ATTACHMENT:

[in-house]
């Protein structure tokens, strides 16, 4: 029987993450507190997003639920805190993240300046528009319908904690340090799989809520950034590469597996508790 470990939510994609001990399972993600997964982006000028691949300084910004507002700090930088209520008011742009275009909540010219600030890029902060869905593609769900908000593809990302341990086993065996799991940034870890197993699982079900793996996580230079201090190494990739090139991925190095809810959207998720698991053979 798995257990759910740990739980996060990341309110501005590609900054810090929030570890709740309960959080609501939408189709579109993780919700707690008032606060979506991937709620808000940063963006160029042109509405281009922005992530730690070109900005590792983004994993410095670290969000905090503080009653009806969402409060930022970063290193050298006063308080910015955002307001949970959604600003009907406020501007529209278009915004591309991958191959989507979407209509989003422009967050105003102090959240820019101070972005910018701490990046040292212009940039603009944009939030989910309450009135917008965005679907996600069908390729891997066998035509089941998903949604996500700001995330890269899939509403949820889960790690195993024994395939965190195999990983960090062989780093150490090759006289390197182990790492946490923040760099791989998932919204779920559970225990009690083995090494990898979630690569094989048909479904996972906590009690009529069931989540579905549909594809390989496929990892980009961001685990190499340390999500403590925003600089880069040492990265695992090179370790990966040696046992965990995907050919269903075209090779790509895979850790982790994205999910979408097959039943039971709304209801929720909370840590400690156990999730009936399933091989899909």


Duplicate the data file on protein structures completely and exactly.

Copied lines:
[in-house]
């Protein structure tokens, strides 16, 4: 029987993450507190997003639920805190993240300046528009319908904690340090799989809520950034590469597996508790 470990939510994609001990399972993600997964982006000028691949300084910004507002700090930088209520008011742009275009909540010219600030890029902060869905593609769900908000593809990302341990086993065996799991940034870890197993699982079900793996996580230079201090190494990739090139991925190095809810959207998720698991053979 798995257990759910740990739980996060990341309110501005590609900054810090929030570890709740309960959080609501939408189709579109993780919700707690008032606060979506991937709620808000940063963006160029042109509405281009922005992530730690070109900005590792983004994993410095670290969000905090503080009653009806969402409060930022970063290193050298006063308080910015955002307001949970959604600003009907406020501007529209278009915004591309991958191959989507979407209509989003422009967050105003102090959240820019101070972005910018701490990046040292212009940039603009944009939030989910309450009135917008965005679907996600069908390729891997066998035509089941998903949604996500700001995330890269899939509403949820889960790690195993024994395939965190195999990983960090062989780093150490090759006289390197182990790492946490923040760099791989998932919204779920559970225990009690083995090494990898979630690569094989048909479904996972906590009690009529069931989540579905549909594809390989496929990892980009961001685990190499340390999500403590925003600089880069040492990265695992090179370790990966040696046992965990995907050919269903075209090779790509895979850790982790994205999910979408097959039943039971709304209801929720909370840590400690156990999730009936399933091989899909």